Auto loan data reveals some interesting insights about how consumers of different ages tend to finance their vehicles. Experian analyzed its consumer debt data to look at how the number of auto loans, average loan costs, and missed payments vary across generations.
One notable trend is that U.S. consumers born between 1965 and 1980 are more likely to have multiple auto loans. These Generation X vehicle owners also spend the most on average on monthly car bills compared with other age groups. And whether the vehicle is a workhorse pickup or a luxury convertible, data suggests that the older the vehicle owner is, the less likely they are to be making payments on it.
This pattern may also track with what is known about differences in wealth built by different generations. At the start of 2022, millennials still lagged behind the wealth levels accrued by Gen X and baby boomers when they were at the same points in their lives, according to data from the Federal Reserve Bank of St. Louis.
Generation Z and millennials, more likely than older generations to hold only a single auto loan, saw their average monthly auto payments increase the most of any generation year over year in 2022. Gen Zers are ages 9 to 25, and it's too early to say how the financial habits of the group's adult consumers—ages 18 to 25—will look. Younger Americans are more likely to borrow money for their automobile purchase than any other generation, according to the most recent Experian auto loan data. They're also more likely to struggle with making car payments.
Of course, car owners of all ages have seen the cost of new vehicles skyrocket since spring 2021, triggered by a surge in demand amid computer chip shortages and other supply chain constraints. But even before the pandemic, sticker prices had been steadily rising. At the end of Q1 2013, the average cost of a new car was $31,526; by Q1 2022, it had climbed to $45,927, according to Kelley Blue Book.
As prices have increased, loan terms have been getting longer than ever, which has also played a role in changing auto loan habits. Read on to see how these trends have shaped the financial landscape for U.S. car owners across generations.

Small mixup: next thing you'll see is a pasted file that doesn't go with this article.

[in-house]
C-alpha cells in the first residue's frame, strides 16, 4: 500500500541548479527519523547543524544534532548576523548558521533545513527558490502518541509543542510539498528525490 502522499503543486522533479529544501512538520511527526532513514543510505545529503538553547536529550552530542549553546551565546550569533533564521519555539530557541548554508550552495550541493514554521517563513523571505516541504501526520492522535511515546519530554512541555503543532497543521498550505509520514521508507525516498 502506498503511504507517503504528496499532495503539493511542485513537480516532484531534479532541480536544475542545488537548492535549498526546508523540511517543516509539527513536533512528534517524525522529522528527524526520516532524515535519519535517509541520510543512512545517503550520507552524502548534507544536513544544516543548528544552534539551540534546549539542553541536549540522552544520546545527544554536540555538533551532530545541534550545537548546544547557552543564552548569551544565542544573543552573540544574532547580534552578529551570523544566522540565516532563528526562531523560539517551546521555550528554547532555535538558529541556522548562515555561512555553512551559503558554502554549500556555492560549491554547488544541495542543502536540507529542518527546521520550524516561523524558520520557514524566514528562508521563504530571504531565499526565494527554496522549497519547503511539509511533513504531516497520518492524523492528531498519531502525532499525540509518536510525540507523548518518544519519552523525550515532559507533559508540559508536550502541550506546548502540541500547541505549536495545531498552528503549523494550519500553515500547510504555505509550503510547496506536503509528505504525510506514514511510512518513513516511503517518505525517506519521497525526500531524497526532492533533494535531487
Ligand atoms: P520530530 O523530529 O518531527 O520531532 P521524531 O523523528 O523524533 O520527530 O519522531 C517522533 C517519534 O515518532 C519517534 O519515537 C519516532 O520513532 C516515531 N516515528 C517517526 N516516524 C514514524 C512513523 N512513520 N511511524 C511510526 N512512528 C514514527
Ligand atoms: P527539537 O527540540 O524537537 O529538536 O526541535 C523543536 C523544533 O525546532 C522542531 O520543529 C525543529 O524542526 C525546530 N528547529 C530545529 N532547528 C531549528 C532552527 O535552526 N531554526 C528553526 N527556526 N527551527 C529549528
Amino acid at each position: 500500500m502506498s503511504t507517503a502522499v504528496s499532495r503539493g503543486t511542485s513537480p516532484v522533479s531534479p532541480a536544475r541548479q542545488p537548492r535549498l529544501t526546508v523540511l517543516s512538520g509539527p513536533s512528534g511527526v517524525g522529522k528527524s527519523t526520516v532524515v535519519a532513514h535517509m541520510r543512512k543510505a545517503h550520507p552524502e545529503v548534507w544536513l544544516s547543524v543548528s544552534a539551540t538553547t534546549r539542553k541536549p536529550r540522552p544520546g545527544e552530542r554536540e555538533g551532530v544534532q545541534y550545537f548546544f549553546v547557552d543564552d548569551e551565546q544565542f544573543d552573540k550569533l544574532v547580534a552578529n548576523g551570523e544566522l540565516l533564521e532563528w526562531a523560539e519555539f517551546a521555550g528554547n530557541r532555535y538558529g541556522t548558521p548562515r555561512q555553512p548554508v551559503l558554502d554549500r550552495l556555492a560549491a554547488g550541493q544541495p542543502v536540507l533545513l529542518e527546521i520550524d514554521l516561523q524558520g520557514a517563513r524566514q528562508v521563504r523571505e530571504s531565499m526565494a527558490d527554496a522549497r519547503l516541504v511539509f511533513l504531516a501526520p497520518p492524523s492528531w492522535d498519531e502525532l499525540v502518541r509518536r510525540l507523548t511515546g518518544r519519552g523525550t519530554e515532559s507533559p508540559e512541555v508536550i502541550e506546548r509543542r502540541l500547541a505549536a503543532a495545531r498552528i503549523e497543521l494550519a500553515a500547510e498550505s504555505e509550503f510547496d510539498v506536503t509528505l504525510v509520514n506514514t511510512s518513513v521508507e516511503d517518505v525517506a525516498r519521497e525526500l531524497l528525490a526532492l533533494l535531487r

Members of the Silent Generation—born from 1928 to 1945—are the least likely to have an auto loan. About half of all baby boomers, a generation now in their 60s and 70s, are paying down at least one auto loan. This could indicate that older consumers are more likely to have paid off their auto loans and own their vehicles outright.
Older generations have generally had more time to build their wealth and pay off their debts, so it's unsurprising that 4 in 5 members of Gen Z over age 18 hold at least one auto lease or car loan. As of 2022, the older members of Gen Z are reaching the age of 25, and are just getting their foothold in the workforce. But estimates of Gen Z's purchasing power have jumped in recent years. This growing and diverse cohort of consumers saw their gross income jump nearly 40%—from $27,779 in 2019 to $38,635 in 2020—according to the Bureau of Labor Statistics.
While millennials and Gen Zers are comparatively more likely to have an auto loan, it's Gen X that is paying the biggest bills each month. Gen Xers are considered to be in their peak spending years and earned more income than any other generation in 2020, according to BLS data. These Americans may be financing more expensive vehicles than younger generations of consumers.
At the start of 2022, Gen X vehicle owners were paying $637 per month on average for their auto loans. That's compared with $547 for millennials and $429 for Gen Z on average each month.
When it comes to the largest increase in their bills, Gen Z's auto loan payments jumped 9.2% year over year between 2021 and 2022—a much bigger rise than other generations. Millennials followed behind them with a 7.5% jump over their 2021 average.
Gen Zers are struggling the most of any generational cohort to keep up with auto loan payments. However, U.S. consumers of all generations had a harder time making timely payments on their auto loans at the start of 2022 compared with last year. Year-over-year increases in late payment rates were most dramatic for millennials and Gen Z auto owners; their incidence of individuals with currently late payments increased by 13.4% and 12%, respectively.
An auto loan is considered delinquent when a monthly payment is missed by 30 days or more. Lenders may not consider a loan in default until three payments in a row are missed, or payment is generally more than 90 days late. Repossession can occur after that length of time. The timeline for default and repossession can vary by lender, however.
This story originally appeared on Experian and was produced and
distributed in partnership with Stacker Studio.
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